given orders to prepare for removal a large portion of the Government stores, directing cars and steamers to be held in readiness for that purpose. On my arrival at New Orleans I gave orders to the few regiments that I was organizing there to be ready to move, and had the larger portion of the Government property placed on the boats and cars and started north. In this manner a very inconsiderable portion of our stores was left behind. The guns on the levees about the city could not be removed for want of transportation. Moreover, as soon as it became known that the enemy had passed the forts, laborers refused to work, and the larger majority of persons declined to take any more Confederate notes for property bought.
On the morning of the 25th thirteen of the enemy's ships engaged our batteries 5 miles below the city, and after two hours' firing, during which time they drove the men from one battery and disabled the other, they passed up and anchored abreast the city. General Smith had a few companies of his brigade as these works. At 11 a. m. our last batteries were passed.
I immediately ordered the troops and stores to be sent off rapidly by rail towards Jackson, Miss.
At 3 p. m. Captain [Theodorus] Bailey and another officer of the Federal Navy came ashore and demanded the surrender of the city, and that the United States flag be put on the principal public buildings.
I declined peremptorily to surrender, saying to Captain Bailey that while they were too strong for us on the water, I felt abundantly able to beat them on the land; but that, as I did not feel willing to subject to bombardment a city filled with the wives and children of absent soldiers, I should evacuate, with my command, and turn the city over to the mayor; that, if they were willing to consent to this proposition, I would quietly withdraw; if not, they might commence the bombardment at once.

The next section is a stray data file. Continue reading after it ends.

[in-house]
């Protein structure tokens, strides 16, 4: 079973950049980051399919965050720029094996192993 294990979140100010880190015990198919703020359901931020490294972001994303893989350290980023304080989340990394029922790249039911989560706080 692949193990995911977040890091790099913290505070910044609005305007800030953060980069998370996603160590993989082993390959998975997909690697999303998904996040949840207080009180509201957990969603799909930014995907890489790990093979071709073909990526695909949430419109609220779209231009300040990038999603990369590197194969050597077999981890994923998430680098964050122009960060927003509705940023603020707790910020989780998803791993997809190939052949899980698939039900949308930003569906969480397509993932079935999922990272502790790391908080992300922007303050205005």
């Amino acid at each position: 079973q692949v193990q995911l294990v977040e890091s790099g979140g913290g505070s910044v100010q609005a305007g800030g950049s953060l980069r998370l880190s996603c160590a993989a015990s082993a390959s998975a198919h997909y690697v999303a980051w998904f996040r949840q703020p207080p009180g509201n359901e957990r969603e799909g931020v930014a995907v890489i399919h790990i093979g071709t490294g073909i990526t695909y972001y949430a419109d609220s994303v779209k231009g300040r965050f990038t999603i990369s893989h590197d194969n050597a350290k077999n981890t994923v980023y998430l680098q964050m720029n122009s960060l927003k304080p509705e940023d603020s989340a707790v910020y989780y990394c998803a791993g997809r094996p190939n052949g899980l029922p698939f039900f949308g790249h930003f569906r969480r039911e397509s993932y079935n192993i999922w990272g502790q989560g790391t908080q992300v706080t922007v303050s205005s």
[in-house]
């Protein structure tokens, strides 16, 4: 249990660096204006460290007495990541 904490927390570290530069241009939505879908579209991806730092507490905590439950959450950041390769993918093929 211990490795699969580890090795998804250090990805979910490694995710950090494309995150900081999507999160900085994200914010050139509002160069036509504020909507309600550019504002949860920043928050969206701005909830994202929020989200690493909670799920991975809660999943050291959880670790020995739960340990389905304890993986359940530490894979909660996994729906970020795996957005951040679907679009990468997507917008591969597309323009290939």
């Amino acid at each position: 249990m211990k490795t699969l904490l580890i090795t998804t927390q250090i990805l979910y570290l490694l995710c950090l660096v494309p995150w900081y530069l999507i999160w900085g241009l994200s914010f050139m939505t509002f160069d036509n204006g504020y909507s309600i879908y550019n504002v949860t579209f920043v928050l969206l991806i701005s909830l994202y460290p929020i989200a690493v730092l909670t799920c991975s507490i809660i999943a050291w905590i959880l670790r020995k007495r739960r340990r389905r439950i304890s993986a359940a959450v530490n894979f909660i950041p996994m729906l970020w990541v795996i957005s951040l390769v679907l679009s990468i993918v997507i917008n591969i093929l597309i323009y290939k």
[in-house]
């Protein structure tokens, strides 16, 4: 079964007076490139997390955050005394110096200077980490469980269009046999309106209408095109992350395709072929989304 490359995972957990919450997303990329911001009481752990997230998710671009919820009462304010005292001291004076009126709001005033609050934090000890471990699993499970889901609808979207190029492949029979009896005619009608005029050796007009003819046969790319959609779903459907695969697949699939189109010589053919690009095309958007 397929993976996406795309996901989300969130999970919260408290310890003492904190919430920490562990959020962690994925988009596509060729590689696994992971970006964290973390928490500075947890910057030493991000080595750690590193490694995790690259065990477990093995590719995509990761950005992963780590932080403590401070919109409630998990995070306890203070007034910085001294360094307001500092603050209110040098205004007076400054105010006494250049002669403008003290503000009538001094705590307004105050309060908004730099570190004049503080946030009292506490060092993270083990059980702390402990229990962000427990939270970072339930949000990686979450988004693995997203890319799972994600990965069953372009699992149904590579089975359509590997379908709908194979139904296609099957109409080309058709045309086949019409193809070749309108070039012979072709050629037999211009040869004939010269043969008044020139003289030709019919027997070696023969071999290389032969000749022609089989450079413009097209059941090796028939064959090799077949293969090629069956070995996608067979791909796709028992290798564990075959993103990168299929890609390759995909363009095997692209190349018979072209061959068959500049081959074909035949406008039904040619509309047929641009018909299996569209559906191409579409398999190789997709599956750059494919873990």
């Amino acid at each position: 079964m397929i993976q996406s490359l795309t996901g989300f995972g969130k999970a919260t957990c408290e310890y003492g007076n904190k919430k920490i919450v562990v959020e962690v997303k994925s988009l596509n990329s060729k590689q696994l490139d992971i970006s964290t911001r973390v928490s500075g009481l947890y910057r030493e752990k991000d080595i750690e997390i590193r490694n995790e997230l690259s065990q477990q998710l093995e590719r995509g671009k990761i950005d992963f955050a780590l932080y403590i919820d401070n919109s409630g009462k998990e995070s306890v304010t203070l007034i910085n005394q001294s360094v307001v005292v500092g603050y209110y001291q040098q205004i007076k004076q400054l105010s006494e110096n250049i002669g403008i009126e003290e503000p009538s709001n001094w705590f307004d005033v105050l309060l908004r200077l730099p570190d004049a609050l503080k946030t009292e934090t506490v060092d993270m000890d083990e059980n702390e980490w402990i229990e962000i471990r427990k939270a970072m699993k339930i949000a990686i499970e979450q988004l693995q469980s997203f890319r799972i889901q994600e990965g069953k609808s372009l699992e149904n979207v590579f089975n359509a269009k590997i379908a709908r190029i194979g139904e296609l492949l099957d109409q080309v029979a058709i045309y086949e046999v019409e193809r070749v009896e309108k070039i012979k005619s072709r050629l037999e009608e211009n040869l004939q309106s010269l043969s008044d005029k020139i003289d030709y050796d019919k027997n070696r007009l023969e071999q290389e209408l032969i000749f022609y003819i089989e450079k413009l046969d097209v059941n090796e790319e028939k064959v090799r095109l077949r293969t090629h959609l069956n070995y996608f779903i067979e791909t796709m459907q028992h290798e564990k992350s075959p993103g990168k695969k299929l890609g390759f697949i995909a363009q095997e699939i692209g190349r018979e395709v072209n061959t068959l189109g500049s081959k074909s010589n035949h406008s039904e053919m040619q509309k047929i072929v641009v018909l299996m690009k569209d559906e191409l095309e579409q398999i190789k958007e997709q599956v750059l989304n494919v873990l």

He said he would report to his commander and at his request I sent two of my staff with them to their boat, to protect them from the people.
I then continued the removal of troops and stores, and left the city at 5 p. m. in the last train of cars. I have been unable to receive any report from Generals Duncan or Smith, so am unable to give any details further than above stated, but will communicate with the Department as soon as possible.
I shall probably fall back to Jackson, to prevent the enemy from going up to Vicksburg and coming in rear of Beauregard.
Respectfully, your obedient servant,
General S. COOPER,
Adjutant and Inspector General.
P. S.-SIR: I will add, as a postscript to my letter, that, as far as I could see, the river-defense boats, six in number, made a very poor show-want of discipline, system, and training. I had but a few regiments, apart from the miscellaneous and half-armed militia of the city, and think I shall endeavor to collect such men as I can from the various forts in the department and fall back to Jackson, to prevent the enemy, now in possession of the river, from getting in rear of Beauregard, by way of Vicksburg and Jackson Railroad. I write this in great haste and without any facilities or conveniences.